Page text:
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Rapid response to:


Preparing for the next pandemic

BMJ 2021; 373 doi: (Published 21 May 2021) Cite this as: BMJ 2021;373:n1295

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Rapid Response:

Re: Preparing for the next pandemic

Dear Editor

Lessons from pandemic: Covid-19 type research approach

Preparing for next pandemic is a global public health concern and it is well voiced by Wenham et al (1).But the pertinent question may be why only pandemic and why not other epidemics of many diseases which kill millions of people worldwide every year for the last many years. Do we need a Covid-19 type research approach for saving life from other diseases ?

Covid-19 tremendously awakened scientific research and scientific communities all over the world (2). The challenge has brought academic organizations, private R&Ds, policy makers, regulatory authorities, clinicians, manufacturing experts, engineers, basic science researchers and government machinery together beyond boundaries and boarders across the globe as never before. This has led to the emergence of collaborations, alignment, preparedness, open science and data sharing among scientific communities (3). Probably, in this century, like many others, we feel excited to see such committed interactions among scientific communities on research to tackle Covid-19. Humanity has been challenged for many years by many epidemic of life threatening diseases like stroke, lung diseases, metabolic disorders, cancer, malaria, HIV, Ebola, tuberculosis, hepatitis and other non- communicable diseases(4).

Many organizations in developed and developing countries spend huge money in carrying out research in silos in these areas for many years. Some of this research carried out in small group in isolation certainly brings some marginal benefit to the population and to the scientists. In spite of such research, diagnosis and treatment options are still remain inconclusive for the life threatening diseases. Synchronized global and national efforts seem much more effective and efficient than uncoordinated sub-national responses (5). To manage and prevent such life threatening diseases, we require convergence and synergy among global research communities as we witness in Covid-19 research. This doesn’t necessarily mean to imply “covidization” approach (6). If such Covid-19 type research approach had been applied to non- pandemic life threatening diseases, probably we could have had excellent diagnostic measures, prevention and treatment strategies for various diseases thereby saving millions of human lives. We urgently need a Covid-19 type research approach by global leaders, scientific and medical communities beyond boundaries to engage in war footing research to eradicate many of these age old diseases killing humans for many years.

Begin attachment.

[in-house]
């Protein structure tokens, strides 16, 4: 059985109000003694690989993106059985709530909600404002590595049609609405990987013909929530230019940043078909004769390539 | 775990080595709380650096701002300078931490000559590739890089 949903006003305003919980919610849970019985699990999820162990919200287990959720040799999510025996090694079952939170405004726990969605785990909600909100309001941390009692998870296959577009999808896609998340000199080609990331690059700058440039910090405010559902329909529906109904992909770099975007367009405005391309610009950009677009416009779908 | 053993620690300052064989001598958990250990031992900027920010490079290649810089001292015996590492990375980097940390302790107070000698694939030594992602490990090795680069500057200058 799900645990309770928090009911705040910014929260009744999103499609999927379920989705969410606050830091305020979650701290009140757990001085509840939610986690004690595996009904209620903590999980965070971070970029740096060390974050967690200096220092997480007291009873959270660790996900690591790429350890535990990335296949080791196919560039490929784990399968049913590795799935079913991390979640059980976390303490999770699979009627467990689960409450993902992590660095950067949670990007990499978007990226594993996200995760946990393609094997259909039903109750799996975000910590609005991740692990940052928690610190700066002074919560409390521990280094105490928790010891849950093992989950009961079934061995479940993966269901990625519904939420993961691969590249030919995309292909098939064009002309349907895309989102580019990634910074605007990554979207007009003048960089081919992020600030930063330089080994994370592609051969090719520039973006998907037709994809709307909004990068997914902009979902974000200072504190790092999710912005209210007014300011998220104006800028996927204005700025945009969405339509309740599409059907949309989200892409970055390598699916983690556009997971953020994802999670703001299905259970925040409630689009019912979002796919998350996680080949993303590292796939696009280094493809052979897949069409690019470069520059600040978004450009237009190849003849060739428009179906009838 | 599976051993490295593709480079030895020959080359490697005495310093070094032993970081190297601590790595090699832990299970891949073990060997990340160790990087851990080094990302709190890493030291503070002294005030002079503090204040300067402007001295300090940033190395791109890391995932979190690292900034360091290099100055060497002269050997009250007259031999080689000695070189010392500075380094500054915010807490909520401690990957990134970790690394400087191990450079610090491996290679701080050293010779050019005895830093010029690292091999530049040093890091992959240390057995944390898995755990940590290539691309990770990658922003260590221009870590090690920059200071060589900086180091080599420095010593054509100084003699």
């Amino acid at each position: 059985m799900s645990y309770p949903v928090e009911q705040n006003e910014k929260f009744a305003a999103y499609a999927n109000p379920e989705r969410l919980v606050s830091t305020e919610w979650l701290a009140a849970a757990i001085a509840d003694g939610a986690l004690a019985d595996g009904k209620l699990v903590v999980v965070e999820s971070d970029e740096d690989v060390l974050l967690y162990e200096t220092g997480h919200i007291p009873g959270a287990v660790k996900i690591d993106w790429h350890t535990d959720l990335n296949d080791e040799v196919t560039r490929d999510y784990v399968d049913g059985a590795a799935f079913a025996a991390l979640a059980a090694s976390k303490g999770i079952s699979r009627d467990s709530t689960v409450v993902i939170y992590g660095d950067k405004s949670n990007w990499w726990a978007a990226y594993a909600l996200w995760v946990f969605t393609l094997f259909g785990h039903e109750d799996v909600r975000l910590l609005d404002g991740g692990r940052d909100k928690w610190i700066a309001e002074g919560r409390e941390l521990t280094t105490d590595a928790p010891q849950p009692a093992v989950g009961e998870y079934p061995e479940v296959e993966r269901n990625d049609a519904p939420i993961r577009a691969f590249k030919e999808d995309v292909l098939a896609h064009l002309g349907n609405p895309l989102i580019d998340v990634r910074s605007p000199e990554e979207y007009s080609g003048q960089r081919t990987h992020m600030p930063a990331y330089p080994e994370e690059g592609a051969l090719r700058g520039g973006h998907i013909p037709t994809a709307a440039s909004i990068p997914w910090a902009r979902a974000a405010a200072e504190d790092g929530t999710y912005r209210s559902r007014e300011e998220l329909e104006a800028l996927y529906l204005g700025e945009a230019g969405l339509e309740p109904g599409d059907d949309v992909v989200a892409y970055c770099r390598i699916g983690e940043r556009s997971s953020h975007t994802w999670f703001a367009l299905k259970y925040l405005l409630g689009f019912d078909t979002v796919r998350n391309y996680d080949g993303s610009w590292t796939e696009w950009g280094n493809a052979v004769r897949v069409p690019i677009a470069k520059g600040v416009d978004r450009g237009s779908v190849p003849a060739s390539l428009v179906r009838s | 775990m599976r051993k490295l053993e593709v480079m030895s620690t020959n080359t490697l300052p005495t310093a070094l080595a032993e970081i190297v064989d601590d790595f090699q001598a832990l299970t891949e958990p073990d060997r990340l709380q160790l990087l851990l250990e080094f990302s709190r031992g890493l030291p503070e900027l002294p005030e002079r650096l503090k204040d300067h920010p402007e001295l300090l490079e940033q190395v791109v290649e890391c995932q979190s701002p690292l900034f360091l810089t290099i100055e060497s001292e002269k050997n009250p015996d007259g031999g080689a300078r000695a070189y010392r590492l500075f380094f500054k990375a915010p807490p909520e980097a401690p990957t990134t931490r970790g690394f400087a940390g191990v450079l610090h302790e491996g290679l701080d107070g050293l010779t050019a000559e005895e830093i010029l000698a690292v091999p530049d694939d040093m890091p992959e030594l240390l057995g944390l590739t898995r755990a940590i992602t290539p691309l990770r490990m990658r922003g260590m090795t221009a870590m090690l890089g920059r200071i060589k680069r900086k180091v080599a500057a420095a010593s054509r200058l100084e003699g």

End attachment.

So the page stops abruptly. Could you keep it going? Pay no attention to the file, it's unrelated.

1) Wenham C, Kavanagh M, Torres I, Yamey G. Preparing for the next pandemic BMJ 2021; 373:n1295 doi:10.1136/bmj.n1295.
2) Forman R, Atun R , McKee M , Mossialos E. 12 Lessons learned from the management of the coronavirus pandemic. Health Policy 124, 577(2020)
3) Collins FS. COVID-19 lessons for research. Science 371, 1081(2021)
4) World Health Organization. The top 10 causes of death 9 December 2020
5) Salas RN. Lessons from the covid-19 pandemic provide a blueprint for the climate emergency BMJ 2020; 370 :m3067 doi:10.1136/bmj.m3067
6) Adam D. Scientists fear that ‘covidization’ is distorting research Nature 588, 381 (2020).

Dipshikha Chakravortty,
Professor, Astra Chair, Humboldt Fellow,
SERC Fellow, Tata Innovation Fellow,
Department of Microbiology & Cell Biology,
Indian Institute of Science, Bangalore, India

K.S. Nandakumar
Practicing Medical Scientist
E-11, Indian Institute of Science
Bangalore, India 560012

Competing interests: No competing interests

22 May 2021
Dipshikha Chakravortty
Professor & Astra Chair, Humboldt Fellow, SERC Fellow, Tata Innovation Fellow
K.S.Nandakumar, Practicing Medical Scientist, E-11, Indian Institute of Science, Bangalore, India
,Indian Institute of Science,
Dept of Microbiology and Cell Biology, Indian Institute of Science, Bangalore, Bangalore, India